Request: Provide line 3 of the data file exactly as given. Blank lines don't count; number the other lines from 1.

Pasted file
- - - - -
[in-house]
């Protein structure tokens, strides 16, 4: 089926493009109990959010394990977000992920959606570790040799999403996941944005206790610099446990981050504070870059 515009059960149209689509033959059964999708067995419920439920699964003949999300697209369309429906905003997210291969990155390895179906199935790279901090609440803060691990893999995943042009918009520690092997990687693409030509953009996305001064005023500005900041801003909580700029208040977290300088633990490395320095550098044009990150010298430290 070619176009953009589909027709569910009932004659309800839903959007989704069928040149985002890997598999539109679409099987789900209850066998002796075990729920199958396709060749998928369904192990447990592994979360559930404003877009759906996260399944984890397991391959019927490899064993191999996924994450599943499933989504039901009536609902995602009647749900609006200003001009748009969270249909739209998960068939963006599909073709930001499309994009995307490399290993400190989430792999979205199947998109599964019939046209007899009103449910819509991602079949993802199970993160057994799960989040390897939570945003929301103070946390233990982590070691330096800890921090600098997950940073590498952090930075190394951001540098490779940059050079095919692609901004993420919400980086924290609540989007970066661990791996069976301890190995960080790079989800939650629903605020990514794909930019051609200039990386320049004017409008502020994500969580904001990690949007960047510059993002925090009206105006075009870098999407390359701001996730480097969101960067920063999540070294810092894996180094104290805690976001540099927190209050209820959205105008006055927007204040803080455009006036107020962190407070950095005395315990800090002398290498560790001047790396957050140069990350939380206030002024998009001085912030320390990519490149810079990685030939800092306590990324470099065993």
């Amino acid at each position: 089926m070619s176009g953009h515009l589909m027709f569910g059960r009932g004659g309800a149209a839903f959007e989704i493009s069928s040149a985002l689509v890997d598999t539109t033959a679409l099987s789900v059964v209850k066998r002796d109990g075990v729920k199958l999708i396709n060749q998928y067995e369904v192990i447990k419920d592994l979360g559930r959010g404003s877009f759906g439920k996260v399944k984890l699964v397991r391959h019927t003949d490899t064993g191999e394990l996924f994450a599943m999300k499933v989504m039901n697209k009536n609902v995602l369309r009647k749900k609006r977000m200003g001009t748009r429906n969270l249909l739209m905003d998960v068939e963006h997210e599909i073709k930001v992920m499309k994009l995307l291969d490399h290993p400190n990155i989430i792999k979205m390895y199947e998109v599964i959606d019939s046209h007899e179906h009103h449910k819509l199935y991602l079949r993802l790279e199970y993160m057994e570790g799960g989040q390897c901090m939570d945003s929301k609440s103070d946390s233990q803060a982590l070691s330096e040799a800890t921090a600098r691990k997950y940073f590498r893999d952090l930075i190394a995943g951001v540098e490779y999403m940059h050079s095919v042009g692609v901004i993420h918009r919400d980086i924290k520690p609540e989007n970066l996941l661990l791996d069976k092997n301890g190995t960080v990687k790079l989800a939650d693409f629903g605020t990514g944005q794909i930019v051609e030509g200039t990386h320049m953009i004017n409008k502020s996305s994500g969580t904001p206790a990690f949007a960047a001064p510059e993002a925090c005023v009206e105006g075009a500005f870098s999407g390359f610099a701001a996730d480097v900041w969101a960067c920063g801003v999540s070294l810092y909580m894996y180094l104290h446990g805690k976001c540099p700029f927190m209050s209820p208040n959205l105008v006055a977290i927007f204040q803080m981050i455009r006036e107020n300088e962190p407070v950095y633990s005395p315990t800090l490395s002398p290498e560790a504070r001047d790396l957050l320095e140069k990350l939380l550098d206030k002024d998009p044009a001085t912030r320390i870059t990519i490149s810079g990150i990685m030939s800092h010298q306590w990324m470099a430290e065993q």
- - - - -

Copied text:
């Amino acid at each position: 089926m070619s176009g953009h515009l589909m027709f569910g059960r009932g004659g309800a149209a839903f959007e989704i493009s069928s040149a985002l689509v890997d598999t539109t033959a679409l099987s789900v059964v209850k066998r002796d109990g075990v729920k199958l999708i396709n060749q998928y067995e369904v192990i447990k419920d592994l979360g559930r959010g404003s877009f759906g439920k996260v399944k984890l699964v397991r391959h019927t003949d490899t064993g191999e394990l996924f994450a599943m999300k499933v989504m039901n697209k009536n609902v995602l369309r009647k749900k609006r977000m200003g001009t748009r429906n969270l249909l739209m905003d998960v068939e963006h997210e599909i073709k930001v992920m499309k994009l995307l291969d490399h290993p400190n990155i989430i792999k979205m390895y199947e998109v599964i959606d019939s046209h007899e179906h009103h449910k819509l199935y991602l079949r993802l790279e199970y993160m057994e570790g799960g989040q390897c901090m939570d945003s929301k609440s103070d946390s233990q803060a982590l070691s330096e040799a800890t921090a600098r691990k997950y940073f590498r893999d952090l930075i190394a995943g951001v540098e490779y999403m940059h050079s095919v042009g692609v901004i993420h918009r919400d980086i924290k520690p609540e989007n970066l996941l661990l791996d069976k092997n301890g190995t960080v990687k790079l989800a939650d693409f629903g605020t990514g944005q794909i930019v051609e030509g200039t990386h320049m953009i004017n409008k502020s996305s994500g969580t904001p206790a990690f949007a960047a001064p510059e993002a925090c005023v009206e105006g075009a500005f870098s999407g390359f610099a701001a996730d480097v900041w969101a960067c920063g801003v999540s070294l810092y909580m894996y180094l104290h446990g805690k976001c540099p700029f927190m209050s209820p208040n959205l105008v006055a977290i927007f204040q803080m981050i455009r006036e107020n300088e962190p407070v950095y633990s005395p315990t800090l490395s002398p290498e560790a504070r001047d790396l957050l320095e140069k990350l939380l550098d206030k002024d998009p044009a001085t912030r320390i870059t990519i490149s810079g990150i990685m030939s800092h010298q306590w990324m470099a430290e065993q």